For two hundred years a noble Venetian family has suffered from an inherited disease that strikes their members in middle age, stealing their sleep, eating holes in their brains, and ending their lives in a matter of months.
In Papua New Guinea, a primitive tribe is nearly obliterated by a sickness whose chief symptom is uncontrollable laughter.
Across Europe, millions of sheep rub their fleeces raw before collapsing.
In England, cows attack their owners in the milking parlors, while in the American West, thousands of deer starve to death in fields full of grass.What these strange conditions–including fatal familial insomnia, kuru, scrapie, and mad cow disease–share is their cause: prions.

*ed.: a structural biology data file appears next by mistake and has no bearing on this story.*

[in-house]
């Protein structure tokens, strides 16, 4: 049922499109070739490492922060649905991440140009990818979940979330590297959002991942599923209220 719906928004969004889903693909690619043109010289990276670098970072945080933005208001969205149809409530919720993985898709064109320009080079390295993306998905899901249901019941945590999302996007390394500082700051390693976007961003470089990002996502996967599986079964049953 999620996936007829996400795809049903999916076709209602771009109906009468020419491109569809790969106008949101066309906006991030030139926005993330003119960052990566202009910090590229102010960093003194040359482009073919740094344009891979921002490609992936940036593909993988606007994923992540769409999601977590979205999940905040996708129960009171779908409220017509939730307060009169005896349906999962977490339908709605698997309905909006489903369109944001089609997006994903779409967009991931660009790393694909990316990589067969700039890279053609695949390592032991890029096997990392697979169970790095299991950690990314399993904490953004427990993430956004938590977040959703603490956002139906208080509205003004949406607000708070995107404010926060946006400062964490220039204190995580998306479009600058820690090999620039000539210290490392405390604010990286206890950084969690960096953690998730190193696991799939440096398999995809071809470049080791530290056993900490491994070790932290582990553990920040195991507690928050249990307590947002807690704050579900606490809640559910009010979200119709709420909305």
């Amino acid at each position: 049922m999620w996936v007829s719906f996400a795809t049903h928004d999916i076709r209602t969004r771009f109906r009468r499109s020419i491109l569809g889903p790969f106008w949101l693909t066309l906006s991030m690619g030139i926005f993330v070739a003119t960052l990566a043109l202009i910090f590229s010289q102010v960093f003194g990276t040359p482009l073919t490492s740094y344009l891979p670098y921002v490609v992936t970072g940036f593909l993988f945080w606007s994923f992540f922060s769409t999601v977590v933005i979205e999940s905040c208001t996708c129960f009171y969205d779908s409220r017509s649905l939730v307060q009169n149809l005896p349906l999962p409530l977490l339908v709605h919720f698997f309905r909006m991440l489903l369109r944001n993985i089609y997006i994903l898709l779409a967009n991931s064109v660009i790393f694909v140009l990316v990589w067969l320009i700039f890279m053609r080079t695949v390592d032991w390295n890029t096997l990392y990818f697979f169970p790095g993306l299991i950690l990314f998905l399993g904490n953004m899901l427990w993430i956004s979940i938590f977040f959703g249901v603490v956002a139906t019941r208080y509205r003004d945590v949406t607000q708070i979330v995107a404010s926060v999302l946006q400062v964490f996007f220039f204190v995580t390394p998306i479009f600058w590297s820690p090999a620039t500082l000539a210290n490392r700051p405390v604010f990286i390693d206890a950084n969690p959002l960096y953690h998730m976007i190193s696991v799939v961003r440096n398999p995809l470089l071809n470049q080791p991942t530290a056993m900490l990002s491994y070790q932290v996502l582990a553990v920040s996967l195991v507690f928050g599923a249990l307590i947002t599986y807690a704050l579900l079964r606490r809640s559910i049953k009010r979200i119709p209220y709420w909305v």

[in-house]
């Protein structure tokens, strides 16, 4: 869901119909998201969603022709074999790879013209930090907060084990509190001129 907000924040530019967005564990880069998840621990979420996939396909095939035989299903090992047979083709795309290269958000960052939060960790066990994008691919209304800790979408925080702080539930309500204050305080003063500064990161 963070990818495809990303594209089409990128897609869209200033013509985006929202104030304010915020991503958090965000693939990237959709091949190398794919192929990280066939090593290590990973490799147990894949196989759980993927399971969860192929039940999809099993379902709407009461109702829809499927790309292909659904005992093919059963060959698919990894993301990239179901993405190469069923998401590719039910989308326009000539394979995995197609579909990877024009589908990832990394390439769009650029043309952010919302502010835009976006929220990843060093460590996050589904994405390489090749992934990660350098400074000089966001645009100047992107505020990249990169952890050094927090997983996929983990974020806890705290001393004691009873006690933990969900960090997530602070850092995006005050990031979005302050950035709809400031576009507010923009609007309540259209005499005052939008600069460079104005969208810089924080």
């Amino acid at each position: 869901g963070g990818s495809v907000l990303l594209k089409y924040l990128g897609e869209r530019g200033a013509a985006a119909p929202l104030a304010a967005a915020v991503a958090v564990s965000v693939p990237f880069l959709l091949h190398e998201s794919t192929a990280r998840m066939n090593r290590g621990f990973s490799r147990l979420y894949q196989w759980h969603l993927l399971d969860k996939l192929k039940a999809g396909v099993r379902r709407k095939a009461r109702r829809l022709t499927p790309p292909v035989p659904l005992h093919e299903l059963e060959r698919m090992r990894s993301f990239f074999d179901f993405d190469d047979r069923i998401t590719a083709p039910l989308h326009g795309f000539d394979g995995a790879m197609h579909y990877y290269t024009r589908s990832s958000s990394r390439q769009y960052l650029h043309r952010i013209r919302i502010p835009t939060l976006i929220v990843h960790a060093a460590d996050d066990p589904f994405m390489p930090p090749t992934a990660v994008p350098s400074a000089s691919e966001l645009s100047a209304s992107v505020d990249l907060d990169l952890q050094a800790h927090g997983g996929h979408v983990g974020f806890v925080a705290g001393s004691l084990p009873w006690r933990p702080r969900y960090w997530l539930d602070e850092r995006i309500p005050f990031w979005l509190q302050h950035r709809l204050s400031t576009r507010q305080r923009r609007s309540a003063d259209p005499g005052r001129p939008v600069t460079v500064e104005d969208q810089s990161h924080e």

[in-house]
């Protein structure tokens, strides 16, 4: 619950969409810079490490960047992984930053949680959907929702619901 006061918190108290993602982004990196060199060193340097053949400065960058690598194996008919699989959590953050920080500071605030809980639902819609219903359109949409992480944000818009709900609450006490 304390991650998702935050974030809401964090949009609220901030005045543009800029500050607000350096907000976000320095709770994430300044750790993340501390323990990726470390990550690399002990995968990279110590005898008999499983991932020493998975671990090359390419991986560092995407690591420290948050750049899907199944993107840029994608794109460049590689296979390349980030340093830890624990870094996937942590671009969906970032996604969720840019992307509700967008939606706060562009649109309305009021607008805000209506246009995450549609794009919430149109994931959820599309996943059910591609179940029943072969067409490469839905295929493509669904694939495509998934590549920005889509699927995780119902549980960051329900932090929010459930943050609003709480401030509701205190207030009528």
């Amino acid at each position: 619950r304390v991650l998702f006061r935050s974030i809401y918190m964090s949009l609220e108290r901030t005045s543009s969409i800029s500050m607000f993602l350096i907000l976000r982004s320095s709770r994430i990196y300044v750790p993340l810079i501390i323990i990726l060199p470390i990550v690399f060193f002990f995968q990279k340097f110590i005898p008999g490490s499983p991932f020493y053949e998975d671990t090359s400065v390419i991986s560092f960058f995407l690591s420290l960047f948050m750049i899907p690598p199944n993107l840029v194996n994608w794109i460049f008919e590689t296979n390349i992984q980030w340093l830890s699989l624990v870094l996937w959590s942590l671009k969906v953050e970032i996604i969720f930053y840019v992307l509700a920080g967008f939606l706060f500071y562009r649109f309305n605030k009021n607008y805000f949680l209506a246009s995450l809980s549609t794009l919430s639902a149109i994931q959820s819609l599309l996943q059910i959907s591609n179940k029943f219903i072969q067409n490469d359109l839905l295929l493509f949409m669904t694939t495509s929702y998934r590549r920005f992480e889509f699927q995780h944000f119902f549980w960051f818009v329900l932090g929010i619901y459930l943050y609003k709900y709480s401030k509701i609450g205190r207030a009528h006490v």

Prions are ordinary proteins that sometimes go wrong, resulting in neurological illnesses that are always fatal.
Even more mysterious and frightening, prions are almost impossible to destroy because they are not alive and have no DNA–and the diseases they bring are now spreading around the world.In The Family That Couldn’t Sleep, essayist and journalist D.
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